Updated: Oct 10, 2021
Many of the projects I take on aren't necessarily practical or done in the most efficient way. I often approach projects in a way that forces me to learn new concepts and/or technology. The project below may be a combination of practical and "why would you do that?".
After watching Ben's SPI video, I had implemented SPI to work with a BME280 sensor and an 8-character, 7-segment LCD display using a MAX7219. This was a good start to SPI for me, but I wanted to eventually connect my 6502 to an Arduino via SPI, opening the door to all kinds of expansion options. My primary goal of the project was to get SPI communication working between my 6502 and an Arduino. My secondary goal was to get some more experience with shift registers.
I used a '589 to shift 8-bit data from the VIA to the Arduino Nano via SPI. The Nano communicates to the PC via serial (through the USB connection). Return communication comes in as SPI on the '595 and back to 8-bit for the VIA. As far as a "protocol" on top of SPI, the Arduino expects a one-byte instruction followed by one or more bytes of data. The Arduino can return one or more bytes of data. I started building an instruction table like I have seen with other SPI devices.
In the video, I demonstrate the printScreen instruction. I had three sets of code to manage:
6502 assembly code - Support for the 'Print' keyboard scancode. When pressed, send the SPI 003 printScreen command to the Arduino. Read the contents of video RAM and send each byte (containing the pixel color information) to the Arduino.
As I write this, the latest version of my 6502 ROM code is available here.
Currently, I have some delays built into the 6502 code to help the poor Nano breath (the Nano is doing serial communication with the PC). The SPI implementation in my 6502 is capable of running faster.
Arduino C++ code - Receive the SPI command and process the incoming video RAM data. This is interrupt driven. Write the data to the serial connection to the PC.
Windows forms C# code - Receive the raw pixel data via serial (again, interrupt driven). Convert the 6-bit color palette to a 24-bit color palette. Draw the pixels on the Windows form.
While I have the general framework built to show a proof of concept, I have some work to do to clean up the code and track down a couple of bugs.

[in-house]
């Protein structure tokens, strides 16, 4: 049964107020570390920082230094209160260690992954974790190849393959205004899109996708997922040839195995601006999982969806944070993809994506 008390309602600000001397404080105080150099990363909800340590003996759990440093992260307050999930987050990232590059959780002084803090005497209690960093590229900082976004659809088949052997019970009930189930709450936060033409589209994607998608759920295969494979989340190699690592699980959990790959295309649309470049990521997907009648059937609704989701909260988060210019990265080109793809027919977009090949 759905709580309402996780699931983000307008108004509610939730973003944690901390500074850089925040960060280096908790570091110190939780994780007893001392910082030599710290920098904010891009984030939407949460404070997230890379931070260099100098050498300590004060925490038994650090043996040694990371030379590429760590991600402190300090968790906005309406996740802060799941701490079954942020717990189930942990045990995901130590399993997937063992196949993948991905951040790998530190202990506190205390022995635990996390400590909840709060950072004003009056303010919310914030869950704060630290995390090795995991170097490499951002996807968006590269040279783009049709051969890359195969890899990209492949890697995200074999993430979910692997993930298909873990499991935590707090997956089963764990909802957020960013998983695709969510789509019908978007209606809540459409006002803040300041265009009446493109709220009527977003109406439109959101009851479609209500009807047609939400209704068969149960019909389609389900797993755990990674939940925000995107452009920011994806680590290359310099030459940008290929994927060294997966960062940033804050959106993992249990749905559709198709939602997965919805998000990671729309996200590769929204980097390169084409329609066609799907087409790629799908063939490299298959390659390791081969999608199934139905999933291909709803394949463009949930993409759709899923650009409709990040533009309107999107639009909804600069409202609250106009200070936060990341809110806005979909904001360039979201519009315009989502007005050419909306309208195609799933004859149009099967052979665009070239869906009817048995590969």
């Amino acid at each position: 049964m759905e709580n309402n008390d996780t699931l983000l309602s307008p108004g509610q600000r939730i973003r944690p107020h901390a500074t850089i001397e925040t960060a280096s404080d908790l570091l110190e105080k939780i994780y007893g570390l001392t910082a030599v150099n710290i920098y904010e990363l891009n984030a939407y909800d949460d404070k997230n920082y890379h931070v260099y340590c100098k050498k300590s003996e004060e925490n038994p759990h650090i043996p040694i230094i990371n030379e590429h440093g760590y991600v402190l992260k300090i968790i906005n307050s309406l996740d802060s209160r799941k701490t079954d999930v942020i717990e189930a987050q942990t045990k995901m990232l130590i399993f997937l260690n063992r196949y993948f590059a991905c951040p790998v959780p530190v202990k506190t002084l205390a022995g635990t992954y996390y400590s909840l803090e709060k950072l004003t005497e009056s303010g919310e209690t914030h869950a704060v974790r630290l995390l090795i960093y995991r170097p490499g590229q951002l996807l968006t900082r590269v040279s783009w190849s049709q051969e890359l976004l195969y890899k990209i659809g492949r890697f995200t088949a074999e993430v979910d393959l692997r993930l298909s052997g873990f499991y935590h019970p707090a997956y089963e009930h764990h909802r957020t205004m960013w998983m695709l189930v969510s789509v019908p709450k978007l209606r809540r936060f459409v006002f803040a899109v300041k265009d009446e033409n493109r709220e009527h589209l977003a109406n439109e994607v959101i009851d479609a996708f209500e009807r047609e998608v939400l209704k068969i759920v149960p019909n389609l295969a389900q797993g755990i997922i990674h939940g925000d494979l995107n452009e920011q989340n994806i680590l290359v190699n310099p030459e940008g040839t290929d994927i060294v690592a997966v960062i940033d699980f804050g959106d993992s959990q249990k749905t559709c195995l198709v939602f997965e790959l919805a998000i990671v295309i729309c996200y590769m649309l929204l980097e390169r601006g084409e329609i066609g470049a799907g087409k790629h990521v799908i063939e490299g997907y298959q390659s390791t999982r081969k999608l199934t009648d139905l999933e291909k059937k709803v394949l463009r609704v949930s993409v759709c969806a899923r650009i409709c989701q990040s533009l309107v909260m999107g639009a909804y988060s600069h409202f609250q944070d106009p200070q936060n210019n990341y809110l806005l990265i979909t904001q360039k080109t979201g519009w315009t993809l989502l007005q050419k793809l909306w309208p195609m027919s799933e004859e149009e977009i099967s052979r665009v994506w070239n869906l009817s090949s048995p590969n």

The Value of An Oscilloscope
This was a great exercise to learn the SPI trigger and decode functions of my oscilloscope. I found the list view (at the bottom of the screen shots below) to be extremely helpful. Trying to implement an SPI solution without a four-channel oscilloscope (or logic analyzer) would be very difficult, in my opinion.
From this project, I now have an improved way to communicate between the 6502, Arduino, and PC. I have a 6502 routine to "save" the screen. Instead of sending it to a PC, I can leverage the code and add support to save to USB, SD cards, etc. on the Arduino. I can reverse the data flow quite easily, too, allowing me to load images into the 6502 from PC, USB, SD cards, etc.
In an earlier project, I used the ACIA to communicate from the 6502 to an Arduino to offload environmental calculations. While that worked fine, the performance wasn't great, and I really didn't care for handling serial data in interrupts from the ACIA. SPI will let me simplify the approach and improve performance at the same time. (I knew that going into the ACIA project, but I wanted to learn a bit about the ACIA regardless.)
I achieved my goal of implementing SPI between my 6502 and an Arduino. I got better at working with shift registers, and I learned some new tricks on my oscilloscope. I enjoyed this project, and I hope you find this helpful! If you have questions or suggestions, let me know! Thanks!
I added support to print screen to an OLED screen.
And here's the refresh when serial isn't slowing things down, for comparison with the original video showing refresh on the PC.